There it was, this wicker "photographer bench" in a circa 1899 photo of Saugatuck lighthouse keeper Charles Baker and his wife. The photographer was identified as "Baker - Saugatuck, Mich." A little historical sleuthing in the Commercial Record revealed that photographer William Baker opened for business on April 20, 1899, in Miller Robinson’s building, on the southwest Corner of the Saugatuck town square. He returned in 1905 to take photos over the summer season, again in Robinson's building. As the chair also appears in a 1901 baby photo of Bob's Uncle Douglass Bryan, I assume that it may have been a part of the Robinson studio furnishings at that time.

Mr. & Mrs. George Baker
Mr. & Mrs. George Baker ca1899

1899 Commercial Record Ad
1899 Commercial Record Ad

Bob writes: "That Photographer's Bench (now in our condo) I believe was (later) in the Simonson Photo Studio. I remember the studio being along the north side of Culver Street running east from the Town Hall to the building that housed the Town Garage. My dad's welding shop (A.G.E Weld & Repair) was just around that corner. (Note: Bob's parents were George and Lillian (Bryan) Erickson of Saugatuck. In the summer of 1906, Herman Simonson finished his training at the Illinois College of Photography and opened his studio in July. The building Bob describes has more recently been home of "The Loaf and Mug".)

"I believe that Simonson was an nth cousin to my grandmother Ellen Serena (Olsen) Bryan. When that photography style went out of favor, the bench ended up in the Bryan's Rosemont Resort. As a boy, I vaguely remember it sitting in the parlor. After my grandmother's death, my aunt Nellie (Bryan) Howlett claimed it. It came to my parents when Nellie moved in with them, and to us when I sold Lillian's Saugatuck residence at 331 Grand St. The Bench is in remarkably good shape. We brought it here in 1986 with a few other pieces of furniture."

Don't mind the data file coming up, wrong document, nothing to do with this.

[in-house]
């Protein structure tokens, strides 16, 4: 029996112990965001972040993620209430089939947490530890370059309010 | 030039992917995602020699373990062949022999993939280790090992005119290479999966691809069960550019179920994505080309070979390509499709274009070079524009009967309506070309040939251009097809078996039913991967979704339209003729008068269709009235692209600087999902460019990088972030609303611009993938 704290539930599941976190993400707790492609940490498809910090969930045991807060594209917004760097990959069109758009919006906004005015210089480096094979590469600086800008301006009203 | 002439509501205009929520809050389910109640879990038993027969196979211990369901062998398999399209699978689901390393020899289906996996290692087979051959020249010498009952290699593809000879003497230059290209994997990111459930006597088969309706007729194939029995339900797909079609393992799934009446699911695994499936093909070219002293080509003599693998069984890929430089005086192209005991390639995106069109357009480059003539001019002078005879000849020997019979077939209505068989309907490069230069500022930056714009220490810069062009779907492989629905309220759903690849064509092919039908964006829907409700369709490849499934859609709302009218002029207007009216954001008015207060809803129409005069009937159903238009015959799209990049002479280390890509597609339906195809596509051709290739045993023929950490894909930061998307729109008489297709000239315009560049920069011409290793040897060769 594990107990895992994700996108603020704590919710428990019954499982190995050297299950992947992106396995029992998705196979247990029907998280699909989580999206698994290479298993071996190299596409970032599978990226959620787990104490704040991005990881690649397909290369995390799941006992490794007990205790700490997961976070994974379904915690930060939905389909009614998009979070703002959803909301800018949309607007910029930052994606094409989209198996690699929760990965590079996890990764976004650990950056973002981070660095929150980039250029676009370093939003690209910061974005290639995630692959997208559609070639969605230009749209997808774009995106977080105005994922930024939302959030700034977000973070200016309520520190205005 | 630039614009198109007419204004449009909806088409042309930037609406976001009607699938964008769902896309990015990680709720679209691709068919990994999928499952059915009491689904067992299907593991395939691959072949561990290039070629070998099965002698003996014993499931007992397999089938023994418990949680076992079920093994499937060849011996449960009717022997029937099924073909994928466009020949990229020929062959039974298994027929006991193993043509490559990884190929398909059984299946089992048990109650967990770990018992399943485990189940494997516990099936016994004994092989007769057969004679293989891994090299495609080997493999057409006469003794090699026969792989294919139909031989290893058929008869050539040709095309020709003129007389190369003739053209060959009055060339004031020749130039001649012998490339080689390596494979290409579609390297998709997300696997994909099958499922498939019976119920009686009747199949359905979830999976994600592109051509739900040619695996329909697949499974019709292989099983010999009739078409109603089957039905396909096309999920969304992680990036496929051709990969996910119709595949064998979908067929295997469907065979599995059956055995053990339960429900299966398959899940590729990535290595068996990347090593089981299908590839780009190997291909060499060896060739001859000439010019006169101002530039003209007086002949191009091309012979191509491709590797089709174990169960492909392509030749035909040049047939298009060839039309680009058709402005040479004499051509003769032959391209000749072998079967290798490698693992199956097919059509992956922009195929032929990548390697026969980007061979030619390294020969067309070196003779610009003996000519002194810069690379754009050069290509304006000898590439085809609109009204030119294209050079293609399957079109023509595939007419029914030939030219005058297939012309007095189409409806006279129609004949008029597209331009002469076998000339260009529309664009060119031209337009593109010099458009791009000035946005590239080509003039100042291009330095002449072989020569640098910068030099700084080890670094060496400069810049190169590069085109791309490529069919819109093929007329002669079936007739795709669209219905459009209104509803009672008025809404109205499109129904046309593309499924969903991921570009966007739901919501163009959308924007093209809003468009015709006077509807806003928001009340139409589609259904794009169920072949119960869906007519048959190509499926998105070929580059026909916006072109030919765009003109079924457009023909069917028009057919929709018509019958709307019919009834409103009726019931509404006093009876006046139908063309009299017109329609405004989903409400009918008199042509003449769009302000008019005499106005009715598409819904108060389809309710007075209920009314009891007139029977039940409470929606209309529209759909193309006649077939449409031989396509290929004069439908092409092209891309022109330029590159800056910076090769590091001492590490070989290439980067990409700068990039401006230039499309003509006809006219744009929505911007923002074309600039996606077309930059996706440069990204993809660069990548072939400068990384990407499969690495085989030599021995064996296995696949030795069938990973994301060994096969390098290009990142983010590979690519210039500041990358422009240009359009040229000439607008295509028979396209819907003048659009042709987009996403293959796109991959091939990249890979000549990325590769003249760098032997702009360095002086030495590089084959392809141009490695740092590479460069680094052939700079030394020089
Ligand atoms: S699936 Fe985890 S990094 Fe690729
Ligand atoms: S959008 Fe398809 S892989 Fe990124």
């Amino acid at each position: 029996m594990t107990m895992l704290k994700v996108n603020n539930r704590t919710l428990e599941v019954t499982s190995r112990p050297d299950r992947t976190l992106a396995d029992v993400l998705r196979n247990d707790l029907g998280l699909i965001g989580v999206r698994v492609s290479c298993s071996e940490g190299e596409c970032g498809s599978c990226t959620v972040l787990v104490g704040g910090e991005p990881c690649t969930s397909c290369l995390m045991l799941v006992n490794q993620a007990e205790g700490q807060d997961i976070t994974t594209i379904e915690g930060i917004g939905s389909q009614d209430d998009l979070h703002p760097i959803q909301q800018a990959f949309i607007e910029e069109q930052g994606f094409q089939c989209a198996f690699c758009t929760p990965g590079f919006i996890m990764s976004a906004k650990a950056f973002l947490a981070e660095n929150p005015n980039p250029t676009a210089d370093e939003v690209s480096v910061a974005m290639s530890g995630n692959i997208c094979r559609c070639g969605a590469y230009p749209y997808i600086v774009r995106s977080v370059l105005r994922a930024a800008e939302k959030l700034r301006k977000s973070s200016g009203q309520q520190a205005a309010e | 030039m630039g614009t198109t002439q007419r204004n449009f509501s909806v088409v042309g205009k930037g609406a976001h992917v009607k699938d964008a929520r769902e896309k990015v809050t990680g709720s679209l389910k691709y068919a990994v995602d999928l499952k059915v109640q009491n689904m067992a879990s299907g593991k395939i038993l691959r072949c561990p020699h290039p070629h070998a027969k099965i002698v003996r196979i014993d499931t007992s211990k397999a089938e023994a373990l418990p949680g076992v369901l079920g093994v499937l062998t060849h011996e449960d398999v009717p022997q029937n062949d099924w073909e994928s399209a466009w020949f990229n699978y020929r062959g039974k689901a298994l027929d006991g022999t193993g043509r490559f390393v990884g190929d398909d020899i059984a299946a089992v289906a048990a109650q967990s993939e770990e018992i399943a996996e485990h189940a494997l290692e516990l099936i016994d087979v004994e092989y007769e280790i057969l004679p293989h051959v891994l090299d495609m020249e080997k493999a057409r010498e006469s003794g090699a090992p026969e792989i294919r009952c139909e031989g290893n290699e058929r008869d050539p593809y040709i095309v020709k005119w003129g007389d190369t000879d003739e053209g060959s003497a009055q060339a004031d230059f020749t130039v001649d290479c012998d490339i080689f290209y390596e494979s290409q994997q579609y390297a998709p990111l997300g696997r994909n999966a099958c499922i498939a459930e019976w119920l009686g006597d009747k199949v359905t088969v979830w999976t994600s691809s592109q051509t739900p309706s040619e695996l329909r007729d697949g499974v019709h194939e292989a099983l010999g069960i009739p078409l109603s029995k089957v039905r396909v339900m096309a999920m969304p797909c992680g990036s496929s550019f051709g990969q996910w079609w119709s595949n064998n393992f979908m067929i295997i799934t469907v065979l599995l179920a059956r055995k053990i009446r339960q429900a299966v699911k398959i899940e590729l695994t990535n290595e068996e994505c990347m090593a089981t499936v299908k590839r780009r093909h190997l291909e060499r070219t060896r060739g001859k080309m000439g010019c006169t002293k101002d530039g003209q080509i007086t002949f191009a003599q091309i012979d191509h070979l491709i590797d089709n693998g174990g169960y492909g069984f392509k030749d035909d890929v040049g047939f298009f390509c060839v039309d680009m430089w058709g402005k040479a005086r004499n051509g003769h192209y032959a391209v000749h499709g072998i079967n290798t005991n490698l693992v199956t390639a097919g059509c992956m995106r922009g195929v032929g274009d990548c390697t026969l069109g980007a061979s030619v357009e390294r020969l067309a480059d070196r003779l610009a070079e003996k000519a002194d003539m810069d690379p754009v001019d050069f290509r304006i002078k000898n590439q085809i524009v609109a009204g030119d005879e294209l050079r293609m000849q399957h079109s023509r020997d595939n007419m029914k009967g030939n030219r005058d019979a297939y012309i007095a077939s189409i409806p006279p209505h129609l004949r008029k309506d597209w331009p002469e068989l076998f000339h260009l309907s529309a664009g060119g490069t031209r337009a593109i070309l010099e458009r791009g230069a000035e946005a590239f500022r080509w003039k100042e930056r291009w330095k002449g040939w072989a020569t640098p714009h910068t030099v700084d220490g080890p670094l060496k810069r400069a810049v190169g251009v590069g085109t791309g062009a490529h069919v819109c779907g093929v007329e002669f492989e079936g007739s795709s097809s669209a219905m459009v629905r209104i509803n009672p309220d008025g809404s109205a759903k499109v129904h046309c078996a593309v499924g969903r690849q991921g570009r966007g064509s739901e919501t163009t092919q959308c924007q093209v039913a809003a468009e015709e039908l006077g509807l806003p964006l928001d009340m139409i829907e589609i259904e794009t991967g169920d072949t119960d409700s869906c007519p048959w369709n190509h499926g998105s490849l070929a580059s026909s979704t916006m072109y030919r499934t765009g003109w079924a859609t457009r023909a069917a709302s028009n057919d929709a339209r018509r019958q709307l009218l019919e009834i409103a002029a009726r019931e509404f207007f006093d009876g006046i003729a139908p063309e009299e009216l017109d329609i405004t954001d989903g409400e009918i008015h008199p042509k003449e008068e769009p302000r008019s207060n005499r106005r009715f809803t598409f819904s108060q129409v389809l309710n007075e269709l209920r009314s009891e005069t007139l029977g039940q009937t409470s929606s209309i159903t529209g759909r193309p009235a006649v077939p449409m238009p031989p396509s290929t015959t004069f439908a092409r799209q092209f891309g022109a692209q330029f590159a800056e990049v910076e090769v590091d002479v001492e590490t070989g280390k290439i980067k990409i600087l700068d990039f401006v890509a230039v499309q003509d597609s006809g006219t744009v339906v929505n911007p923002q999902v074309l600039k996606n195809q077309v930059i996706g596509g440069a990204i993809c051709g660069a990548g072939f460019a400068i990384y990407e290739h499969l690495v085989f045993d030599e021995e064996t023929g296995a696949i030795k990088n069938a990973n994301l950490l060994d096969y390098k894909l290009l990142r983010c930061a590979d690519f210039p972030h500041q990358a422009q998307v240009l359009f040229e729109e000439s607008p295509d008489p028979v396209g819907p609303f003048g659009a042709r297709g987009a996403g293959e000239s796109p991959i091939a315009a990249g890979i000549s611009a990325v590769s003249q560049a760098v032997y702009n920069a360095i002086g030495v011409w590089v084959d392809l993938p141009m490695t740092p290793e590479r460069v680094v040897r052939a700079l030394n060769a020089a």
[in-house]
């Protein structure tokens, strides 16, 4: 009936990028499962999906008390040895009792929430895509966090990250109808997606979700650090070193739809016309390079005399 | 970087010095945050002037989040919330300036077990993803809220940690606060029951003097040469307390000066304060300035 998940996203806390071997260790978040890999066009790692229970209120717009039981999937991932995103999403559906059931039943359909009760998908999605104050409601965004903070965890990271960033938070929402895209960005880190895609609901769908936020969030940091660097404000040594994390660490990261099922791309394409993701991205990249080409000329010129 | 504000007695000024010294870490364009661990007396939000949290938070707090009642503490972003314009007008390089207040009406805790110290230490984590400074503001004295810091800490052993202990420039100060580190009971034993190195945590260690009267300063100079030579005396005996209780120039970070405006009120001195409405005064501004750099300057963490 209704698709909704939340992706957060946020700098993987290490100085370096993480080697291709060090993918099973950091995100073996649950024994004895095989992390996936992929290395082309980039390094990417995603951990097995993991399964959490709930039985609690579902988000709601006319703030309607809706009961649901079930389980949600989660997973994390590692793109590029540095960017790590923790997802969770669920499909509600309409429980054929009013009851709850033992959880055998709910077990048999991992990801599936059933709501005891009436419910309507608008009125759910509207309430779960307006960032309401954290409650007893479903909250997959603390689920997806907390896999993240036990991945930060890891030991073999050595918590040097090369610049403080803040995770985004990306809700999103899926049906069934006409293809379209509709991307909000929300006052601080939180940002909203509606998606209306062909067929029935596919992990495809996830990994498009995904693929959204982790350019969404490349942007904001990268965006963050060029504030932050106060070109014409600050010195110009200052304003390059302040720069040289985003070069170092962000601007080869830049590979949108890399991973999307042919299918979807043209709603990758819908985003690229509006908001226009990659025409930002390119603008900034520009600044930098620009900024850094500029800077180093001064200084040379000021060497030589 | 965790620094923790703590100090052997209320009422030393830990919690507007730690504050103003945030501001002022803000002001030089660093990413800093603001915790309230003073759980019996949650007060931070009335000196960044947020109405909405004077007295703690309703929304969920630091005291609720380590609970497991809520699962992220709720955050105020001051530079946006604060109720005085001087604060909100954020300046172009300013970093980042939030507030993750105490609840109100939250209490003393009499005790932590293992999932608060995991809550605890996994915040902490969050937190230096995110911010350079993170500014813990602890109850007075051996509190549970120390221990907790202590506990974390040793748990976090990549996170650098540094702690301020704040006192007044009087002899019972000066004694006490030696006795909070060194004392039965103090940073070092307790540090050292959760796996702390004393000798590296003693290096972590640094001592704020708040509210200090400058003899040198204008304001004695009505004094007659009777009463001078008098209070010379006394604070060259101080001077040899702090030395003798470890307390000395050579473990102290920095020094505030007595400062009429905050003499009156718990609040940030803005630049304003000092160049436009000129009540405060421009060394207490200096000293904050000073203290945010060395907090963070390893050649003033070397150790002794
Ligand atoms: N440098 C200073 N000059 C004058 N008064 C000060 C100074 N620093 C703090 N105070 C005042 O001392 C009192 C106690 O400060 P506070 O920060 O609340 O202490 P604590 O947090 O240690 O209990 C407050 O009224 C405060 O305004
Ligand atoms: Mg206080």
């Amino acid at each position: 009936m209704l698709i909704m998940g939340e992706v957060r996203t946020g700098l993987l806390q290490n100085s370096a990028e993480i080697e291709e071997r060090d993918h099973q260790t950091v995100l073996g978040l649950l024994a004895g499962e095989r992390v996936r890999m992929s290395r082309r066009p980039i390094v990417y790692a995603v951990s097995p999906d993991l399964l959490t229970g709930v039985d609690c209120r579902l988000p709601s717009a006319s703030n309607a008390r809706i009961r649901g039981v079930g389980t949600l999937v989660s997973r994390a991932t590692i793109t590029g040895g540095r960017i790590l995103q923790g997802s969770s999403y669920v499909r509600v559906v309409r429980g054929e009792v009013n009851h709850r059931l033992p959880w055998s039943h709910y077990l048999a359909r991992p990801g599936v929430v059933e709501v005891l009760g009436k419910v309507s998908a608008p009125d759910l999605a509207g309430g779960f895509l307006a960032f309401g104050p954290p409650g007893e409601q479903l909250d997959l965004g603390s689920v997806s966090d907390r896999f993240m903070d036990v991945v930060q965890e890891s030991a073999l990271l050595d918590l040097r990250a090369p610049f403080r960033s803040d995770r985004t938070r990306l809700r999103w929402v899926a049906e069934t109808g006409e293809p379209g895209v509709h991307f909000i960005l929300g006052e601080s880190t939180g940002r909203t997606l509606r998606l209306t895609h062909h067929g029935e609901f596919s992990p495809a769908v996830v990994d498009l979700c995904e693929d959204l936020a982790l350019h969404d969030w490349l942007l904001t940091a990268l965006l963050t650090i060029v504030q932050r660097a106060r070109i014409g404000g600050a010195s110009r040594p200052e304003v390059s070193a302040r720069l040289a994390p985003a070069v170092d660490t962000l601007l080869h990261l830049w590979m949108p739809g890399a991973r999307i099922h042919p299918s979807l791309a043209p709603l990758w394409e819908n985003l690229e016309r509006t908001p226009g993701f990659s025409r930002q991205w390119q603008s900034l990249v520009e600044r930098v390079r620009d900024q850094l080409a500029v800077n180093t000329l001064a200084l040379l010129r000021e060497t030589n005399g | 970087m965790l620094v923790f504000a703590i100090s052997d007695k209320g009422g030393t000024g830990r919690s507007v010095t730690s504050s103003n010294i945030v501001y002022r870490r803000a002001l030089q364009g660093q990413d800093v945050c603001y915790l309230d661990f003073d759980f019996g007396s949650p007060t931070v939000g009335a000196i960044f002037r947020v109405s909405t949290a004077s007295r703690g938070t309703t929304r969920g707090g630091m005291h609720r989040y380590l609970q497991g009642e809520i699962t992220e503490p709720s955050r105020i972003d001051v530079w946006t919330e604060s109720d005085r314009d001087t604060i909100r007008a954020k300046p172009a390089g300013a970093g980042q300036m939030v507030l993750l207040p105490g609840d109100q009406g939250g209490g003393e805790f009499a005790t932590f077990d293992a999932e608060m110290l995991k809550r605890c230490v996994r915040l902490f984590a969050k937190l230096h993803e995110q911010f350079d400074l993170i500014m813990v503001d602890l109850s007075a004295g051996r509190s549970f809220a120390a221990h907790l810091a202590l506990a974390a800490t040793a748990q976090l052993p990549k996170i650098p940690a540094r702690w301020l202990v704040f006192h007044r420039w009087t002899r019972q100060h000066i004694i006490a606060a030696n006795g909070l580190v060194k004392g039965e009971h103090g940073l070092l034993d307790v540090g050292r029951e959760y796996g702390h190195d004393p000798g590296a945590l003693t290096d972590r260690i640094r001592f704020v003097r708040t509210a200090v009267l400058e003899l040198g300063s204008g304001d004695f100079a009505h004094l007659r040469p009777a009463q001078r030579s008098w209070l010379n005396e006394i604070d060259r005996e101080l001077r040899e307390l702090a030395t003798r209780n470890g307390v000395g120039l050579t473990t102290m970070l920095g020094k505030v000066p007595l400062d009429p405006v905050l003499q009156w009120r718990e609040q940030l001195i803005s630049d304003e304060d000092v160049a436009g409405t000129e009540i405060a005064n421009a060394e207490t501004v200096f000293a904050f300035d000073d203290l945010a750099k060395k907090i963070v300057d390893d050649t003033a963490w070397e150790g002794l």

The Photographer Bench
The "Photographer Bench" Today

Saugatuck folks may move away, but they carry their memories along with them, and sometimes a grand old chair.

Browse through the Society's "Photo Blog" yourself. Go to the Society's web site and click on Image Blog.

by Jack Sheridan

1905 Panorama

This original six foot photo was recently discovered by R.J. Peterson in his attic. He had it framed by the frame shop, Framing for Friends, in the Weathervane Mall, Douglas. Mr. Peterson has generously donated a digital copy of this image for the Society's database. A framed duplicate one piece archival quality image was auctioned at the Society's Annual Pub Party on Saturday, March 14, 2009.

Dick Haight, SDHS historical camera expert, is certain that this panoramic photograph was taken by an early Cirkut camera. The photo was made from the top of Mt. Baldhead in 1905, by a professional who had a substantial investment in the camera and film. The photographer may have made his living by creating this type of unique image

Cirkut Camera